HALIFAX -- When schools across the Maritimes closed in response to the COVID-19 pandemic, children were forced to say goodbye to a structured routine that stimulated their brains, bodies, and social skills.

Parents are doing the best they can to help their children cope with the transition, but a new Angus Reid poll suggests that both parents and their kids are struggling during the pandemic.

When Alix Robinson's eight-year-old son wrote a note saying “I hate my life,” she shared it on social media, with his permission, to show other families they're not alone.

“I think for school, socializing was probably 90 per cent of what he enjoyed about it," says Robinson.

“I know there are a lot of kids that do really struggle with the change in structure.”

The Angus Reid poll asked 650 children between the ages of 10 and 17 how they are feeling during the pandemic.

When it comes to learning from home, 75 per cent say they are keeping up, 57 per cent dislike it, and 60 per cent feel unmotivated.

“It's been mostly carving out the time to get everything organized, lay out everything that needs to be done, and then kind of monitor it to make sure that he's actually taking in what he should be taking in from the lessons,” says Robinson.

The survey found 71 per cent of children are “feeling bored.” Eighty-eight per cent of kids are watching movies and TV, 74 per cent are playing video games, and 65 per cent are texting and calling friends.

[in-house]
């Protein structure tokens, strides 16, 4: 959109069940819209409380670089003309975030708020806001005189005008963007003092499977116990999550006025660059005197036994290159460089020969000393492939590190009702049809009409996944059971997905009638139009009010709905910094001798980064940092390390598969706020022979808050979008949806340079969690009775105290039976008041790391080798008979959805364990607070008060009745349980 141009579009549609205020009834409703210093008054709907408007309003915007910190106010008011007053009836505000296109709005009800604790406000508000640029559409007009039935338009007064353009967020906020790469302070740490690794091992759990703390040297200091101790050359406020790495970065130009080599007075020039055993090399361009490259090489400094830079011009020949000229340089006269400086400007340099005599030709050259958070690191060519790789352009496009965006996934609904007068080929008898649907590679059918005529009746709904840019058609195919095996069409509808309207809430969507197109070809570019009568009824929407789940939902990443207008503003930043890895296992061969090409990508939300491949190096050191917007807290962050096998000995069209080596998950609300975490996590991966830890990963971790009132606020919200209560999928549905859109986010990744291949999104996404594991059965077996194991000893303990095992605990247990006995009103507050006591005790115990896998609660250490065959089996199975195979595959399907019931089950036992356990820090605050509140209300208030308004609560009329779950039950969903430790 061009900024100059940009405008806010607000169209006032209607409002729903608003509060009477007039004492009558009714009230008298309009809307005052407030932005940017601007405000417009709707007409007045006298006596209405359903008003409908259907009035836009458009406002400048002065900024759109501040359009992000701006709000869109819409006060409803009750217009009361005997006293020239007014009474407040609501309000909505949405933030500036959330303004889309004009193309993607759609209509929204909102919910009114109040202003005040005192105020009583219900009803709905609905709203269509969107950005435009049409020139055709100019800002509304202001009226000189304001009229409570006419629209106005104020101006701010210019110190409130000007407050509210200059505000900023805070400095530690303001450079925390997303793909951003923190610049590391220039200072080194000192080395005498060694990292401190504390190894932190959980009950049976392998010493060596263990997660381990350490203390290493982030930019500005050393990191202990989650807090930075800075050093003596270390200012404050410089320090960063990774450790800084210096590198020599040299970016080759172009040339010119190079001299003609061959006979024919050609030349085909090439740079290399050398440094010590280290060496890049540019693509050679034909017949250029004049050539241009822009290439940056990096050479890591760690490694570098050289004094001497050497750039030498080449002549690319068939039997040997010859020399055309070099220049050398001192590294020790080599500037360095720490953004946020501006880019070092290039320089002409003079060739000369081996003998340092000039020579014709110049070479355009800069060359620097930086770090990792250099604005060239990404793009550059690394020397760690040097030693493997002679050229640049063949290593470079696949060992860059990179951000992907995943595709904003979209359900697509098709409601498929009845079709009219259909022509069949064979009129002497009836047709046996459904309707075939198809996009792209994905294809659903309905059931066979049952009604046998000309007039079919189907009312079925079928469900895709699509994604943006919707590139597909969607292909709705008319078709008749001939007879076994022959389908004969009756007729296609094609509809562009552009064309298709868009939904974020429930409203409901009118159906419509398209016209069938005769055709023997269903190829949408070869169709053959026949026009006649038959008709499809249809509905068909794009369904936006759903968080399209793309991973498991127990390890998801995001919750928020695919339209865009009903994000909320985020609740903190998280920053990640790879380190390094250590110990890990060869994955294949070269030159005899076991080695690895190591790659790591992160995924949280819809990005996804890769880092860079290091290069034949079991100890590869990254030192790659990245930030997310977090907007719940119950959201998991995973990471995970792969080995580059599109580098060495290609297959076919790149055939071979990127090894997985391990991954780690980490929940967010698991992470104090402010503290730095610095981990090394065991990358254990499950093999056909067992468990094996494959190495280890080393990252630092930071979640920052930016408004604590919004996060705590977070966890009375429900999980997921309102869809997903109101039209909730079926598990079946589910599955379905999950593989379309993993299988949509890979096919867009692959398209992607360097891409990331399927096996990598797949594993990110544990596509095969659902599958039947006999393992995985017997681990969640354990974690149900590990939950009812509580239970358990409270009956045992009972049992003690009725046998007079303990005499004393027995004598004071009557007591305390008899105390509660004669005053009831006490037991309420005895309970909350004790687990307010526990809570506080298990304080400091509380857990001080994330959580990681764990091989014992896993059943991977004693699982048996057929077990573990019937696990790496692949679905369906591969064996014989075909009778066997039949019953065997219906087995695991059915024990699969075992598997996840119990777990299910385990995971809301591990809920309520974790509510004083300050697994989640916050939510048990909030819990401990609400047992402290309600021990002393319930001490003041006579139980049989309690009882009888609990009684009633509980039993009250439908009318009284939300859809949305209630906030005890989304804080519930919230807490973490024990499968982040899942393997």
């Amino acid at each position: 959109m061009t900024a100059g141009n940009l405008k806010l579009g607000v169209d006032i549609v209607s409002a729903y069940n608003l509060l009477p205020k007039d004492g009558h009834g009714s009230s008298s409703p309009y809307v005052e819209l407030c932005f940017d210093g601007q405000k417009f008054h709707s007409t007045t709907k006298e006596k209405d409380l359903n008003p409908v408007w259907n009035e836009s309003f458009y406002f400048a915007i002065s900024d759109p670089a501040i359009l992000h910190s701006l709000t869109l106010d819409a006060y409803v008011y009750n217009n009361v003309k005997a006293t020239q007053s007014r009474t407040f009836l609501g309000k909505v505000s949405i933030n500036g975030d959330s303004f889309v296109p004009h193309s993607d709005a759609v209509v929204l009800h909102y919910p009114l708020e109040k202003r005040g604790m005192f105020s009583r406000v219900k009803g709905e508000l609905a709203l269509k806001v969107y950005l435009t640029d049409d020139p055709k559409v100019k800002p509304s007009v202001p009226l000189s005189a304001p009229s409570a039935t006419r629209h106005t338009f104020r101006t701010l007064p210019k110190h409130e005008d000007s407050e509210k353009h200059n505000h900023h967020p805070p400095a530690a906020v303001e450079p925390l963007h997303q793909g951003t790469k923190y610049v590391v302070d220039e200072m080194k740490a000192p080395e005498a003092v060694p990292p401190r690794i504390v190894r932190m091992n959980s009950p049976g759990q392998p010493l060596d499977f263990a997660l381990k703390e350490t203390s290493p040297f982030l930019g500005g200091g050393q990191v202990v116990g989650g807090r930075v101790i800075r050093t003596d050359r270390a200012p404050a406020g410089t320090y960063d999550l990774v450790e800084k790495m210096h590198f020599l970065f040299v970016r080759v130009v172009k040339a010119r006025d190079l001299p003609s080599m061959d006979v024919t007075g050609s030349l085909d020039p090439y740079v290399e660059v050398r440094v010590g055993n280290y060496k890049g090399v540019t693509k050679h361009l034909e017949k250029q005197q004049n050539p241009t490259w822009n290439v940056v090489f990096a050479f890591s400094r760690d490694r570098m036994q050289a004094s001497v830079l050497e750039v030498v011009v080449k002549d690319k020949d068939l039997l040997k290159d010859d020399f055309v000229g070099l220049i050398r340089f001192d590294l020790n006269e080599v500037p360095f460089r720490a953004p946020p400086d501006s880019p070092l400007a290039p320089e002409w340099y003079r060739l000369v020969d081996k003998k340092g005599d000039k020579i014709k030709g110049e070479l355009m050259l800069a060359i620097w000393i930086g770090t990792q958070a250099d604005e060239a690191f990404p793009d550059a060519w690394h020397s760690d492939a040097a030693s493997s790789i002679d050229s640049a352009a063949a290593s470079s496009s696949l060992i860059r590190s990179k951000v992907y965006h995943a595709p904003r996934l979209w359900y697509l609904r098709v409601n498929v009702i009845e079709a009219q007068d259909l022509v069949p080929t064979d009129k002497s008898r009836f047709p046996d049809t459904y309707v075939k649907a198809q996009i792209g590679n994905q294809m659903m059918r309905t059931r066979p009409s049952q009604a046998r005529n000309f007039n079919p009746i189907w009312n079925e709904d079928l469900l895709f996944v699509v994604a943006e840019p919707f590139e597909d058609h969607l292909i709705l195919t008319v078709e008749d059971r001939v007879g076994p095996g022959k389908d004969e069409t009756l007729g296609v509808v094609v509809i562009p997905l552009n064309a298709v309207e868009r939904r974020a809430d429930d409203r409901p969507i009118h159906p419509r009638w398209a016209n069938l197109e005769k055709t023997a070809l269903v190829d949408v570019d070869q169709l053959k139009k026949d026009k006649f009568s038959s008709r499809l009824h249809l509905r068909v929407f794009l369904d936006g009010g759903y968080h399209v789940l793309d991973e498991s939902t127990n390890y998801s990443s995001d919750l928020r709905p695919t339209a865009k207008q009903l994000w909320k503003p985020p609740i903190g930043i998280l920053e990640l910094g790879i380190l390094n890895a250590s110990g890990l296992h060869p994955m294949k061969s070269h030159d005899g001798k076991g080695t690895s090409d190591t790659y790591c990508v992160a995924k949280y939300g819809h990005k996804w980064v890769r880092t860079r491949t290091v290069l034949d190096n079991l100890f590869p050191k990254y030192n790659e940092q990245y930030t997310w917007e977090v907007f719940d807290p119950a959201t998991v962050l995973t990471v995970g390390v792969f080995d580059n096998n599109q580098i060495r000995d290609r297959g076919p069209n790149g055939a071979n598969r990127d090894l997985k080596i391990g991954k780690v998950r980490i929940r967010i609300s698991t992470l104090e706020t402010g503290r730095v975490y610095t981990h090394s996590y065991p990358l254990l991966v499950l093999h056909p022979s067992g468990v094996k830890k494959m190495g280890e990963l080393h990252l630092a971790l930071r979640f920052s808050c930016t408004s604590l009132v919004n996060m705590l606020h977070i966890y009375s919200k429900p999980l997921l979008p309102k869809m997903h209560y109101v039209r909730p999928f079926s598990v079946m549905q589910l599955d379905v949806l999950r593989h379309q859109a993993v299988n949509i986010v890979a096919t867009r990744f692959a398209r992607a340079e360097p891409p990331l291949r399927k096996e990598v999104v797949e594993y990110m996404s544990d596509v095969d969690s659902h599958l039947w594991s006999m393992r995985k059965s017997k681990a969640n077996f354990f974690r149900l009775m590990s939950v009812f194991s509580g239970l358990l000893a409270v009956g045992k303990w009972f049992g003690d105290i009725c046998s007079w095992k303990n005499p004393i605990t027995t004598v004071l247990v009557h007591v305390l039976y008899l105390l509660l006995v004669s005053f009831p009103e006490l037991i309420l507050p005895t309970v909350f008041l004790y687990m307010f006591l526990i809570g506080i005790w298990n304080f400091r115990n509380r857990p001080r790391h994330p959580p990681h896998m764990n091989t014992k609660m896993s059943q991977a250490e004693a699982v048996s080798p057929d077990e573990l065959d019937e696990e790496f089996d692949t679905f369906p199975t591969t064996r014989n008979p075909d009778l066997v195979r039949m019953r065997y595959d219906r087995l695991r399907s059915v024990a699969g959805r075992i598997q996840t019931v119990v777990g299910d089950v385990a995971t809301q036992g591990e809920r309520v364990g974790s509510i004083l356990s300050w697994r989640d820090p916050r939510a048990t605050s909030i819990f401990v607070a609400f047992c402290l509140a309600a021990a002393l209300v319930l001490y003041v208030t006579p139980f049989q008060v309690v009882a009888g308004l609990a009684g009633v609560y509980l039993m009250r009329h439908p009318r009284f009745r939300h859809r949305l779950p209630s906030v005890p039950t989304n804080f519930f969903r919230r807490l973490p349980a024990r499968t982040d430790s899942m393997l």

“The thing that's keeping me sane is I get to talk to my friends on like my Xbox,” says Grade 3 student Cary Robinson.

High school student Lucas Seto says he tries to keep himself occupied while stuck at home.

“I listen to podcasts, I've been cooking a lot, baking, so I've been trying to find some new things to do to keep myself entertained,” says Seto.

“I'm usually super, super busy, so it's definitely been a weird adjustment coming home and having not really much to do.”

Another survey, by educational company Osmo, looked at how parents are feeling during the pandemic. It found 71 per cent of caregivers are still working while trying to help their children learn. Two-thirds of parents surveyed say they're running out of ideas to keep their kids engaged.

Mark Humphrey is a country manager at Osmo. He says parents can turn activities at home, like cooking or chores, into educational opportunities.

“Try to take the current environment, the home environment, and actually use it to our advantage,” says Humphrey.

The school year will officially end on June 5 in Nova Scotia, so parents and students will get a break from at-home learning in less than a month.

“We'll have to find some other ways to occupy that space with a little more structured routine, and obviously as the weather gets better it certainly becomes easier to fill that time,” says Robinson.

Robinson advises parents to remember they are not alone and to try to find the positive, even on the days when things are tough.